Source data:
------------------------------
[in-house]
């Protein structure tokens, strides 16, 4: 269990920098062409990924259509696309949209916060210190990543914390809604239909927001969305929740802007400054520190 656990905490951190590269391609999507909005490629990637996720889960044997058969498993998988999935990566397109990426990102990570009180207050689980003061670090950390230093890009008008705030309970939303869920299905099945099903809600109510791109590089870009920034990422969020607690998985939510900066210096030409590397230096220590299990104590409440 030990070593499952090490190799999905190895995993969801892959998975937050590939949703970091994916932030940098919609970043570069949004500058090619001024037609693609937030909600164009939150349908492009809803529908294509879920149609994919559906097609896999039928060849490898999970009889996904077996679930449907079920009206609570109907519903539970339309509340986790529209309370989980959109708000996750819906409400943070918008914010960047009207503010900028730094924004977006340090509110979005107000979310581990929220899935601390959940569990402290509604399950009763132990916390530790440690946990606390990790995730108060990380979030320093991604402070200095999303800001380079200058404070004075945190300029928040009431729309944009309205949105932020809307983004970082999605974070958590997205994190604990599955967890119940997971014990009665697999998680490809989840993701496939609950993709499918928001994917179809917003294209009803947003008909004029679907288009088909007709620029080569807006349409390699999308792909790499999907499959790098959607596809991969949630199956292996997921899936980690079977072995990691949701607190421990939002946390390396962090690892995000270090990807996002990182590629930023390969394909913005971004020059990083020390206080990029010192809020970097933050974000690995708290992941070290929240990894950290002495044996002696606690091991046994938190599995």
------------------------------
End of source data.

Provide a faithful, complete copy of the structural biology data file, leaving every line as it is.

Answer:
[in-house]
């Protein structure tokens, strides 16, 4: 269990920098062409990924259509696309949209916060210190990543914390809604239909927001969305929740802007400054520190 656990905490951190590269391609999507909005490629990637996720889960044997058969498993998988999935990566397109990426990102990570009180207050689980003061670090950390230093890009008008705030309970939303869920299905099945099903809600109510791109590089870009920034990422969020607690998985939510900066210096030409590397230096220590299990104590409440 030990070593499952090490190799999905190895995993969801892959998975937050590939949703970091994916932030940098919609970043570069949004500058090619001024037609693609937030909600164009939150349908492009809803529908294509879920149609994919559906097609896999039928060849490898999970009889996904077996679930449907079920009206609570109907519903539970339309509340986790529209309370989980959109708000996750819906409400943070918008914010960047009207503010900028730094924004977006340090509110979005107000979310581990929220899935601390959940569990402290509604399950009763132990916390530790440690946990606390990790995730108060990380979030320093991604402070200095999303800001380079200058404070004075945190300029928040009431729309944009309205949105932020809307983004970082999605974070958590997205994190604990599955967890119940997971014990009665697999998680490809989840993701496939609950993709499918928001994917179809917003294209009803947003008909004029679907288009088909007709620029080569807006349409390699999308792909790499999907499959790098959607596809991969949630199956292996997921899936980690079977072995990691949701607190421990939002946390390396962090690892995000270090990807996002990182590629930023390969394909913005971004020059990083020390206080990029010192809020970097933050974000690995708290992941070290929240990894950290002495044996002696606690091991046994938190599995």